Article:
Leapfrog and Reader Rabbit software was enjoyable when my son was young. When he was older, I searched for and found other educational software that didn't involve shooting or blowing up things. I used that as something he could use when I needed a break but was still feeling anxious about him "falling behind".
In general, struggling readers usually benefit from being read *to*. If she's willing to sit beside you as you read, great! If not, you are still improving comprehension skills, especially if you talk about what you read. What did you like? What did you hate? How would change or improve it? Which character was your favorite? These kinds of discussions (you talk about your views, too) work on comprehension.
Keep your eyes open to anything involving math and history, since those seem to be areas of concern for you. I found a book of math detective short stories. I used to play pinochle with my son (playing three hands, while he played his), and he kept score and added up the meld.
Blast to the Past and Crime Through Time are two good book series that reference historical events. Like the Magic Tree House (which we also enjoyed), these books open the topic and provide a springboard for further research and discussion of historical events. Another historically based series is Little House on the Prairie. There are additional books, written by other authors, about Laura Ingalls maternal ancestors, too. Even though I had a boy, I read them to him, and he enjoyed them. Farmer Boy certainly interested him more, and I sped through descriptions of sewing, but he found the farming and landholding aspects interesting.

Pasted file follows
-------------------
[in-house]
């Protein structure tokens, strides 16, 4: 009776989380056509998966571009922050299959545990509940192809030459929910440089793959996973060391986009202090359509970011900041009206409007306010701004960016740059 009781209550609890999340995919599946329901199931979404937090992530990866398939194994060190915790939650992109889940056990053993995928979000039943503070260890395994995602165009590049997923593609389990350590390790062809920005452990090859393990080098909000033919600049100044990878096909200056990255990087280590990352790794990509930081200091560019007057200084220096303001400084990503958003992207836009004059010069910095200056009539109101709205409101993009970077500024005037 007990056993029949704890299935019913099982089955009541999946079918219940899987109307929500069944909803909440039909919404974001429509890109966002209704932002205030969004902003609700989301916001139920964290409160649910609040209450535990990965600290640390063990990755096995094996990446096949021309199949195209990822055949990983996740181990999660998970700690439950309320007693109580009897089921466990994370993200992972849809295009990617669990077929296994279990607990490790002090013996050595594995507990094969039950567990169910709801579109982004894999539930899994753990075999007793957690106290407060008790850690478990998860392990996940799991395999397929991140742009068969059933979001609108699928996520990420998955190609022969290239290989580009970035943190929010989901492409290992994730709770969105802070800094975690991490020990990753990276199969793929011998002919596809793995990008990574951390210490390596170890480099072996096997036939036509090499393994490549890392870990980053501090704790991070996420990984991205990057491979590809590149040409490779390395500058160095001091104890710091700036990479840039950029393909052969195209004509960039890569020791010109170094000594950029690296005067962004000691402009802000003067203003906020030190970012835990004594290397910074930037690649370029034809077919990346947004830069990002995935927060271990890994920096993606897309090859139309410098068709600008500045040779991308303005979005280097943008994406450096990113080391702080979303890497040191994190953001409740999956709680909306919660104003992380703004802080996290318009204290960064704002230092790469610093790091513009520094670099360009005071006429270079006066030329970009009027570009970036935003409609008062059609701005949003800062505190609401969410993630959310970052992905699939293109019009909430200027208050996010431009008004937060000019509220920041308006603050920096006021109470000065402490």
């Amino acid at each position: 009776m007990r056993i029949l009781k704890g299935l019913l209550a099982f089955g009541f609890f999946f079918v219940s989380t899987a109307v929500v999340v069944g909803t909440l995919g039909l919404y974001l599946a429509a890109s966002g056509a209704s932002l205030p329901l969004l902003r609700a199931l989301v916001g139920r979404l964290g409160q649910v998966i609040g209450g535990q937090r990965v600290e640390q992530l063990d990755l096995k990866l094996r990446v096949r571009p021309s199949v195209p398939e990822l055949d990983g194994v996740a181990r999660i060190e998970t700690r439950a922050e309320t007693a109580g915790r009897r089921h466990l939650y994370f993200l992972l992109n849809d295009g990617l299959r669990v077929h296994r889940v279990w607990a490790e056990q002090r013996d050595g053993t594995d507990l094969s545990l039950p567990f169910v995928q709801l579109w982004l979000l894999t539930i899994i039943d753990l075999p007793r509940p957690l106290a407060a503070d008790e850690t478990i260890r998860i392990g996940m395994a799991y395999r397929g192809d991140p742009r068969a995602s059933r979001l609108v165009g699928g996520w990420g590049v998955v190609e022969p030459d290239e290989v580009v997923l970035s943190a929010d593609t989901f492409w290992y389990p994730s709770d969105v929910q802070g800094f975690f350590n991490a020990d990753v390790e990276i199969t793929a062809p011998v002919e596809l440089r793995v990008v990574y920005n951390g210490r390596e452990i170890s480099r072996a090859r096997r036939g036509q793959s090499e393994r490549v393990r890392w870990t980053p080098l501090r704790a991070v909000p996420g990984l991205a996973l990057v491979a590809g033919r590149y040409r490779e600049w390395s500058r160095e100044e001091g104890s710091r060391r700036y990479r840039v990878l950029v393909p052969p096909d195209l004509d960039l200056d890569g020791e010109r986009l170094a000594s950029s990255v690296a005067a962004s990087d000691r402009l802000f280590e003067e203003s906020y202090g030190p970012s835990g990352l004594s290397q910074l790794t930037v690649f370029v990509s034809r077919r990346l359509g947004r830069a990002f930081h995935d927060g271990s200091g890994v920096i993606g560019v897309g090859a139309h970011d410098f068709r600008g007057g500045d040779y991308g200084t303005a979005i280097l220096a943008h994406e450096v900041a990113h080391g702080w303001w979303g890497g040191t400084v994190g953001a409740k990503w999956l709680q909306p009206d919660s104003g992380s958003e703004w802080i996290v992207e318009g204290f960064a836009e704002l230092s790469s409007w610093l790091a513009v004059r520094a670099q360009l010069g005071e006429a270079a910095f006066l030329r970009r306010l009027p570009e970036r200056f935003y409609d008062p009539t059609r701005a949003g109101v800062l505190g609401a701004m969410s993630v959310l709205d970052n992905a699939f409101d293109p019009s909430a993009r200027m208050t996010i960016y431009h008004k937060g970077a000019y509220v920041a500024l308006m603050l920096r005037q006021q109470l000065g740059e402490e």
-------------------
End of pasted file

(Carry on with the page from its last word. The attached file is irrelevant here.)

Joanna Cole, who wrote the Magic School Bus books, also branched out into history. I can't remember the series name, because she only had one published when my son's taste in book changed, and he preferred Harry Potter and the like.
My son created a Wheel of Fortune game on the computer using spreadsheets, and learned spelling more easily by typing stories into WordPad documents, then copying them into Open Office documents, and running spell check. Using WordPad is important, since it doesn't autocorrect!!
Visit bookstores, libraries, educational stores, as is feasible.
Unschooling doesn't have to be all or nothing. You can bring unschooling possibilities into your everyday activities. Keep a notebook of what you've done for your records, and you have evidence for yourself or your school district that subjects are being covered.